The Action on Additives Campaign seeks the complete removal of six artificial colours from all food and from children's medicines; and further research into the use of the preservative sodium benzoate (E211).
These additives are linked to increased hyperactivity in children. This website shows details of products that have been found to contain the additives recently.
In September 2007, scientific research showed that mixtures of the six colours along with E211 could increase hyperactive behaviour in children.
The Food Standards Agency has introduced a voluntary ban on the use of these six colours in the UK, and wants manufacturers to phase out their use by the end of 2009.
The European Parliament is so concerned about the effect of the six colours, that in July 2008, MEPs voted to add a warning label to all foods containing the colours, to come into force around mid 2010.
Despite action at UK and European level, some food manufacturers continue to use the six colours. There has been no action taken on the use of sodium benzoate and no action taken to address the use of the colours in children's medicines.
Breaking news: 12 November 2009 The European Food Safety Authority has lowered the acceptable daily intake of three of the six colours featured on this site.
If you know of a product which contains the suspect food additives, you can tell us about it by using the form below.
Add a new food, drink or medicine to the website
If you would like to add a product to this website, please type in the name of the product and click on the 'add product' button.
These are the additives we are looking for
Tartrazine - E102 - artifical, yellow food colouring
Quinoline yellow - E104 - artifical, yellow food colouring
Sunset yellow - E110 - artifical, orange / yellow food colouring
Carmoisine - E122 - artifical, red food colouring
Ponceau 4R - E124 - artifical, red food colouring
Allura red - E129 - artifical red food colouring
Sodium benzoate - E211 - artifical preservative
Spotting the additives is not easy – they are listed in ingredients lists, but the print is often very small and they can be listed by either their name or their E number. Some foods are sold without any packaging, and the additives may also be used in restaurant and take-away food. The additives also crop up in medicines for both children and adults.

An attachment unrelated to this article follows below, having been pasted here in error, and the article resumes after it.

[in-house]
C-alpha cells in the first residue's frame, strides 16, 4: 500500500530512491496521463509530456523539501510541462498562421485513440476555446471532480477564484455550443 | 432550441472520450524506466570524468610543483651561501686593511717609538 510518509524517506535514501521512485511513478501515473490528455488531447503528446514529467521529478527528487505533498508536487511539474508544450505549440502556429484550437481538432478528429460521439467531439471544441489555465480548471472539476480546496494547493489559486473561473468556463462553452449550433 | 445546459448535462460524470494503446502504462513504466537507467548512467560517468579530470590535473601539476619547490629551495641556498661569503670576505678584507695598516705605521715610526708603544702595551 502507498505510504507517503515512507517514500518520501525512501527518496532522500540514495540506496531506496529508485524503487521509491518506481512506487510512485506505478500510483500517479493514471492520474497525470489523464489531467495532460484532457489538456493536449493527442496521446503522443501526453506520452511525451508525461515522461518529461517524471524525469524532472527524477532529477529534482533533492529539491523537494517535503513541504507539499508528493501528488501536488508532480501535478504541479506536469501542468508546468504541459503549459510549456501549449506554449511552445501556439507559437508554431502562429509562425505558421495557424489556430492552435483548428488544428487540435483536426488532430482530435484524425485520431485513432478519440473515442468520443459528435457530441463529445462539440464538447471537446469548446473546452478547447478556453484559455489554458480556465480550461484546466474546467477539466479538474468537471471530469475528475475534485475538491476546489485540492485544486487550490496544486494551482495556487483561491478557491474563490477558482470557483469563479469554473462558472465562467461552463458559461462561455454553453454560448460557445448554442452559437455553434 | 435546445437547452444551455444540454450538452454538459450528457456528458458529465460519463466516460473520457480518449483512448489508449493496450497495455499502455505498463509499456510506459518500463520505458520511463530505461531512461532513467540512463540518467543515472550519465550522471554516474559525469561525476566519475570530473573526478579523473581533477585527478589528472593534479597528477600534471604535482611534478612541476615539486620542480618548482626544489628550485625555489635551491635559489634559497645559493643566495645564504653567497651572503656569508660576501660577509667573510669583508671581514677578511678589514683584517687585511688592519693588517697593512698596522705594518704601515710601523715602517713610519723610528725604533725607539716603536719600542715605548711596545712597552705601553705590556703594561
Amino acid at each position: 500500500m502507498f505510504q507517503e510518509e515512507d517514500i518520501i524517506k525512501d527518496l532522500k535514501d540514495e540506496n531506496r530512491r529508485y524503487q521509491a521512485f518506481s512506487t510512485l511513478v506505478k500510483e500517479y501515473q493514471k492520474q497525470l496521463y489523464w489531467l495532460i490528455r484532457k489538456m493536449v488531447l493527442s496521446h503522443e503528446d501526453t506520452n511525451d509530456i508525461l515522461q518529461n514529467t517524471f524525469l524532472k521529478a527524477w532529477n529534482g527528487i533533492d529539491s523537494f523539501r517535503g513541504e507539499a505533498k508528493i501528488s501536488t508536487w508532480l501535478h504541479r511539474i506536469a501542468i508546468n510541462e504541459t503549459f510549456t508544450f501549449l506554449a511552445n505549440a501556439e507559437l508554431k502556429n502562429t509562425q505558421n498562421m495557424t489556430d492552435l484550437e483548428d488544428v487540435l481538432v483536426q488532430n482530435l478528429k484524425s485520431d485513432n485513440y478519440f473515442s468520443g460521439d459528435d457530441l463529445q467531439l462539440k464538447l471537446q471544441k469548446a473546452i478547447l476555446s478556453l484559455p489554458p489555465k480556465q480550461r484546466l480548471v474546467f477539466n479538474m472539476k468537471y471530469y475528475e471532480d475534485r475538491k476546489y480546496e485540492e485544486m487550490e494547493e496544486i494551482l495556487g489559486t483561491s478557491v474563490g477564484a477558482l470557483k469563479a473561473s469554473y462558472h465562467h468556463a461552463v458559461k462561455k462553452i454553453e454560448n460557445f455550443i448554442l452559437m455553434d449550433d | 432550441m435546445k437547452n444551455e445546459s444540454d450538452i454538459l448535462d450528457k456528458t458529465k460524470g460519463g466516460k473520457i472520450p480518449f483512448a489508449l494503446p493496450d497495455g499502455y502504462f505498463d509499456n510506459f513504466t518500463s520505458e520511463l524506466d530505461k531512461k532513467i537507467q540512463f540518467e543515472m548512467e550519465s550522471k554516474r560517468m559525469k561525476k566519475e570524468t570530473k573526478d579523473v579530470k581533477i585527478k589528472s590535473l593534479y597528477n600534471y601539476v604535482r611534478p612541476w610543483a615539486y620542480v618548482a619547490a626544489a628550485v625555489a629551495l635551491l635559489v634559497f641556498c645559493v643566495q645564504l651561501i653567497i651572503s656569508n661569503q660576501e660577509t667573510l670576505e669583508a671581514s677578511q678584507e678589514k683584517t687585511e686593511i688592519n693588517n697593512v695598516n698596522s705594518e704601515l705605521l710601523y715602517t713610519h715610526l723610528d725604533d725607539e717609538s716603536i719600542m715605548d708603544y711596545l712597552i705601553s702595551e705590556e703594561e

Some manufacturers and retailers have already removed these food additives, but other companies think it is okay to keep selling products that contain them. This website aims to list all those products which still contain the questionable additives.
These sweets may look bright and cheerful, but the vivid colours are often produced using artificial colourings, including those linked to hyperactivity in children.
Few children or adults will stop to examine the tiny ingredients information given on a packet of sweets, or will be aware that some artificial colourings are linked to hyperactivity, can cause allergic reactions and (in some cases) are banned in the
The Action on Additives campaign has found suspect artificial colourings in an enormous range of products, not just in sweets, showing that care is needed if these unnecessary and potentially harmful food additives are to be avoided.
The Action on Additives website is coordinated by The Food Commission, a not-for-profit organisation which campaigns for healthier, safer food in the UK. Visit the website for lots more information on food and health, including mental health and problem gambling by the excessive use of bet sites online.
The Food Magazine is a quarterly magazine produced by The Food Commission. The magazine is essential reading for anyone who cares about what they, or their children, eat.
The Action on Additives campaign is made possible by support from The Organix Foundation, a charity which seeks to promote better quality food provision for babies and children. See www.organixfoundation.org/